Mongolia has taken a significant step forward in its transition towards a green economy, after the highly successful Mongolian Sustainable Finance Forum 2015, entitled Sustainable Finance: The Road to Green Economy took place on 27 November.
The event – organized by the Partnership for Action on Green Economy (PAGE) and by UNEP Finance Initiative (UNEP FI), with the Mongolian Bankers Association (MBA) and XAC Bank – brought together over 400 participants from government ministries, regulators, banks and other financial institutions, along with development finance institutions and international organizations, clients, businesses and civil society representatives, to initiate a green financing framework to support green growth in Mongolia. The event centered on the establishment of a green credit fund as a potential incentive in financing the country’s green development. It encouraged the investment in clean, green and environmentally friendly projects and the development of a collaborative approach to enhance the implementation of sustainable finance and green economy in Mongolia in the coming years.
Mongolia was the first country to join PAGE in 2013 and is leading the way in reframing its economic policies around sustainability. The adoption of the Green Development Policy by the Mongolian Parliament in June 2014 was a milestone in Mongolia’s transition towards an inclusive green economy. However, the engagement among the finance sector, government agencies and the private sector can still be invigorated to mobilise finance for this transition to a green inclusive economy.
Today, putting sustainability at the heart of economic policies and national planning is urgently needed if the Sustainable Development Goals (SDGs) are to be achieved and a low carbon development is to be realized. This also implies looking at the governance structures and institutions which regulate market outcomes and human behavior, including in financial markets.
In her keynote speech, UN Environment Assembly (UNEA) President and Mongolian Parliament member Ms. Sanjaasuren Oyun emphasized that financing the strategic objectives of the GDP will not only contribute to a green inclusive economy, but will also meet some of the Sustainable Development Goals.
Panelists from the Ministry of Environment, Green Development and Tourism, Bank of Mongolia, International Finance Corporation, Dutch Development Bank (FMO), Mongolian Chamber of Commerce and Industry and MBA, agreed that an immediate next step would be to convene a working group through which the financing needs and possibilities for Mongolia can be better understood and eventually designed.
UNEP’s Inquiry: Design of a Sustainable Financial System provides a convincing case on the need for aligning the financial system with sustainable development. Case studies from developing and emerging economies show that amplifying these experiences through national and international action could channel private capital to finance the transition to an inclusive green economy and support the realisation of the SDGs.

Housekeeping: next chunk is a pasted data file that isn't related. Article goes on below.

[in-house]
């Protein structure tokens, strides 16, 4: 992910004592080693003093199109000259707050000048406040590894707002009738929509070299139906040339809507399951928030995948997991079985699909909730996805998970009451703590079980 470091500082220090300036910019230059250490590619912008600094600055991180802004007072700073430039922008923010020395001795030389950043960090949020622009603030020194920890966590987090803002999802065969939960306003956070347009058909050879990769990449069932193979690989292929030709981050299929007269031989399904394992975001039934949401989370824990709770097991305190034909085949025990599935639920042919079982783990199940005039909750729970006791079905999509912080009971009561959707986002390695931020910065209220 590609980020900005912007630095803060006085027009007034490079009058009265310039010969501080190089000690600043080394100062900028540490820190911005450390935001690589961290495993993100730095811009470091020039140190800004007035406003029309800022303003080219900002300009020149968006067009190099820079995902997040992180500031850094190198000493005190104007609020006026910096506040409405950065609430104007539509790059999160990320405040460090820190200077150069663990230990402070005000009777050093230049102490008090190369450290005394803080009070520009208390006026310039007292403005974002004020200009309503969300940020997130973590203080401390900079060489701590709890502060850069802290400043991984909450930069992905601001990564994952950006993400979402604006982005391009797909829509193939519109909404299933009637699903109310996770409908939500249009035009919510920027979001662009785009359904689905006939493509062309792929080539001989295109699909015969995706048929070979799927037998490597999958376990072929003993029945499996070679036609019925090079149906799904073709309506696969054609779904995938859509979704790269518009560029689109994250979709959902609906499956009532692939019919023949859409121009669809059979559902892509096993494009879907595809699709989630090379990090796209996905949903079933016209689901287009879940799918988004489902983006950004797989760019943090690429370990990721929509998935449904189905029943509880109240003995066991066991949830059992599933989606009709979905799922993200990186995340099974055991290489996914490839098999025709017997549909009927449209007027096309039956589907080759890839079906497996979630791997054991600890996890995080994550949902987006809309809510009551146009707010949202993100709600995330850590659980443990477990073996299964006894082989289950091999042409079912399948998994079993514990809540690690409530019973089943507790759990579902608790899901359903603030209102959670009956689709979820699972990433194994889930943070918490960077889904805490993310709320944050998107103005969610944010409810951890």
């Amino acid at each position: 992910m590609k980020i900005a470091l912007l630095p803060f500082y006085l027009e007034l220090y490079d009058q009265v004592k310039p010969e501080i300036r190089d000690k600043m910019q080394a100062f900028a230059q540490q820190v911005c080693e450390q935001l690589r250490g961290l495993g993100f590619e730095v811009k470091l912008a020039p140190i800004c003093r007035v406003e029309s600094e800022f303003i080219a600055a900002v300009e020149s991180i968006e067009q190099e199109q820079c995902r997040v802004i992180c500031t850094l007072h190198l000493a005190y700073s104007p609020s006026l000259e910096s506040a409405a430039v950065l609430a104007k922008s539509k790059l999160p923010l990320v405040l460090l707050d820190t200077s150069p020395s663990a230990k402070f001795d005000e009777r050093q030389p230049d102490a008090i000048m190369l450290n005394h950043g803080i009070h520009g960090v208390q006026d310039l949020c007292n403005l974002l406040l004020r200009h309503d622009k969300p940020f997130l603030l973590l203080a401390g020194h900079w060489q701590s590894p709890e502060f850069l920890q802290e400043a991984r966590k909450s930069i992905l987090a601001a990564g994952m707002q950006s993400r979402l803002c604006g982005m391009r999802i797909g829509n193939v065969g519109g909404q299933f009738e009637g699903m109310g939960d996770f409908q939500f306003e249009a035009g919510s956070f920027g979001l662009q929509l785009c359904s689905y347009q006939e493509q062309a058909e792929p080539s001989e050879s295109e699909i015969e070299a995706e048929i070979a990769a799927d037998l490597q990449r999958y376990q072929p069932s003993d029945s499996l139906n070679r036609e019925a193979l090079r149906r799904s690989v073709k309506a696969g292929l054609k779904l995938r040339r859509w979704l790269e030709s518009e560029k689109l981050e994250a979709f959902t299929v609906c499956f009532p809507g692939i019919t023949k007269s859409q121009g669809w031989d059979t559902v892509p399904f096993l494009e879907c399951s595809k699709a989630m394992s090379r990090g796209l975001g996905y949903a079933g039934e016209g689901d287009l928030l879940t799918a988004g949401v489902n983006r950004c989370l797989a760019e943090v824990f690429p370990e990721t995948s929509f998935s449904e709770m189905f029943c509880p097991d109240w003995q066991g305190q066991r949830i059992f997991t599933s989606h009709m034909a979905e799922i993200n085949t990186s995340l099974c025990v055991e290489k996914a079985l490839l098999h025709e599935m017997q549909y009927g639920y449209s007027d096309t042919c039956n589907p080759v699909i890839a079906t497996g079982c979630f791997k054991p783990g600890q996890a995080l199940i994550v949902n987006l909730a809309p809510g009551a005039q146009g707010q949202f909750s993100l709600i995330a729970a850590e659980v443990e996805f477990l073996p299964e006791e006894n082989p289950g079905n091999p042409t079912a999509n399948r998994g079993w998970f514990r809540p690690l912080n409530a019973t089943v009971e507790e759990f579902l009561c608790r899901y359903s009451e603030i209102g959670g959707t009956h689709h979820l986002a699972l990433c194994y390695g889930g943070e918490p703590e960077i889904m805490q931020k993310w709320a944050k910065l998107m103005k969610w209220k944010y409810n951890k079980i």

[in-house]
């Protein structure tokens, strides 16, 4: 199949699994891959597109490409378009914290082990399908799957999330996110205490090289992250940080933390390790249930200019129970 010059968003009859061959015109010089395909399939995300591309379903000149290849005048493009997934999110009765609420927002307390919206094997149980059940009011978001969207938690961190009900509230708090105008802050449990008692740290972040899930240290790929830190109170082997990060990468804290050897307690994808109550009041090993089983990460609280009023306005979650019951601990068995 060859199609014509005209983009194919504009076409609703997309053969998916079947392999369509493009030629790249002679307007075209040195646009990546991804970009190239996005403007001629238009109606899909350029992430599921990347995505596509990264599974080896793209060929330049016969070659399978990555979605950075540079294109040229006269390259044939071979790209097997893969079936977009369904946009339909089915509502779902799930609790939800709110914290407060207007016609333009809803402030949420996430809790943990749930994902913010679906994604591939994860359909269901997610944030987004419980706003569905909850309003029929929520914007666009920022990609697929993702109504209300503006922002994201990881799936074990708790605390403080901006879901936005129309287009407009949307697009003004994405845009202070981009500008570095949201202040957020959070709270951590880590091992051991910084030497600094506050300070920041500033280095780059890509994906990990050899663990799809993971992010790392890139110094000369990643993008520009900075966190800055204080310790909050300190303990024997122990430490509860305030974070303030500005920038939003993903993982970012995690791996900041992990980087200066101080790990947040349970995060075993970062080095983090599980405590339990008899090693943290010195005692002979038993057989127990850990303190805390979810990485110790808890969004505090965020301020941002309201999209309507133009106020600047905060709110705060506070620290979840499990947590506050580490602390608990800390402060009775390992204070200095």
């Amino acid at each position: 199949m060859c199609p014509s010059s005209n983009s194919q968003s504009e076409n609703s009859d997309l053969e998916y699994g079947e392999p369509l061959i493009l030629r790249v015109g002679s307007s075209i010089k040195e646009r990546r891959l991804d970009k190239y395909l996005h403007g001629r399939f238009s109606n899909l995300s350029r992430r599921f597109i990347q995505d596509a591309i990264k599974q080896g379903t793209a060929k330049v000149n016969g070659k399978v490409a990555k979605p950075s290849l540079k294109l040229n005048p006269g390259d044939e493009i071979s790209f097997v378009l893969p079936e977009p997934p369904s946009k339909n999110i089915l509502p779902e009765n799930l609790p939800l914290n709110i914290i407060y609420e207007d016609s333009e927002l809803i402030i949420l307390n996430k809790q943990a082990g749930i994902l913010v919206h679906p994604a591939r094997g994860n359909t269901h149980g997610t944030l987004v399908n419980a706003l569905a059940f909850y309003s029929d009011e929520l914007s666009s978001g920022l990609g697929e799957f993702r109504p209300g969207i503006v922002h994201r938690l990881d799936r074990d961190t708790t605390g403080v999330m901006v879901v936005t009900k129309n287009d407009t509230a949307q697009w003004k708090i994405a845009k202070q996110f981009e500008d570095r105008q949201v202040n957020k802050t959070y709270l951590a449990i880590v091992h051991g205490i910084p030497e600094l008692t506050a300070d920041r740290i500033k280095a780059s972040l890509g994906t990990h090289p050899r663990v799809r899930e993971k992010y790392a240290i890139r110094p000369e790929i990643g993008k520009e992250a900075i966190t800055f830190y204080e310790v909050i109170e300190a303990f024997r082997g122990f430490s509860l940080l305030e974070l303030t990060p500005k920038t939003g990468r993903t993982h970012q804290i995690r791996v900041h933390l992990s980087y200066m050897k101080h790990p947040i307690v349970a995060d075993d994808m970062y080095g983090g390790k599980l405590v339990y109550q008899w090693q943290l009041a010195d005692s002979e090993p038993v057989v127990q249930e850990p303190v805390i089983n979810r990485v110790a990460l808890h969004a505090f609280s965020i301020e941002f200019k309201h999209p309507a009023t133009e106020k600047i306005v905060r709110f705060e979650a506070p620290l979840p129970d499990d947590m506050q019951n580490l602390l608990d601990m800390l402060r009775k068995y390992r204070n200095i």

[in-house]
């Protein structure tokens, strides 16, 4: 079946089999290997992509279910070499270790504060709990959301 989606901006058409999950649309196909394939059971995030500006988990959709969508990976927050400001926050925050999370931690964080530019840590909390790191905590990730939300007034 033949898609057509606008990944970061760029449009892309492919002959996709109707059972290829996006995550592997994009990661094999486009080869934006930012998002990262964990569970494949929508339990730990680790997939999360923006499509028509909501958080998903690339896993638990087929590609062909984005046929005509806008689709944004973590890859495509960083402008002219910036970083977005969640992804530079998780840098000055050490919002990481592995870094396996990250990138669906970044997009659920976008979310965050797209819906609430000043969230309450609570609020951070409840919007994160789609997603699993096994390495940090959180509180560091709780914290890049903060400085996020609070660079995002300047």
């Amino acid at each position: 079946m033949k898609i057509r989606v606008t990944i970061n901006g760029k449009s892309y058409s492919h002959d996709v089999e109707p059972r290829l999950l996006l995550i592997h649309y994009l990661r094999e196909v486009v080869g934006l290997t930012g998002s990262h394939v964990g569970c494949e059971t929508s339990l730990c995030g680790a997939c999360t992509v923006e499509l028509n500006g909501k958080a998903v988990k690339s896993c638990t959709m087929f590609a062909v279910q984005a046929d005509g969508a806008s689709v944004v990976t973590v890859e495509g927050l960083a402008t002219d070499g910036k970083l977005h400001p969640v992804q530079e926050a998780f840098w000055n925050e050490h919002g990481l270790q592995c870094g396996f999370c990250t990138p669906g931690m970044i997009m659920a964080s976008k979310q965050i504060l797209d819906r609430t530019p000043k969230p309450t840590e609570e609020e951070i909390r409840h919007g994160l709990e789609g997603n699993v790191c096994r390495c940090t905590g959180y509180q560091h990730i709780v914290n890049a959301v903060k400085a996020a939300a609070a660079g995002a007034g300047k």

Mobilising domestic financial resources and enhancing the role of private investments are pivotal for achieving the national development targets related to SDGs. Mobilising non-debt-creating domestic resources is not only essential but also an important vehicle for leveraging development finance and a necessary condition for developing countries to reduce reliance on foreign aid in the long term.
Globally, investment required in water, agriculture, telecoms, power, transport, buildings, industrial and forestry sectors amount to USD5-7 trillion annually. To significantly reduce the risk of climate change – by promoting energy efficiency and clean energy – an additional investment of USD13 trillion is needed between 2015 and 2030, additional to what has been planned. To finance SDGs in developing counties, ways must be found to fill the annual investment gap of USD2.5 trillion.
Through its Positive Impact Finance workstream, UNEP FI is working with banks to catalyse a new kind of business expertise and business culture that enables banks to make a positive contribution to at least one of the three dimensions of sustainable development while ensuring that any potential negative impacts have been correctly mitigated. The workstream aims to realign the role, business and value proposition of the banking sector with the needs of economies, companies and individuals for a green and inclusive economy.
Banks are uniquely placed to fill in the financing gap that enables industries, businesses, and individuals to actively participate in the green development of Mongolia. The momentum that has been created by the partnership between the public and private sectors should not be lost.
Greening the economies to achieve SDGs will be built upon new green jobs, diversifying value added and production away from polluting sources of energy and providing sustainable energy to all and an alternative source of livelihoods for forestry and agriculture dependent populations, which will increase their income and reduce pressure on natural resources.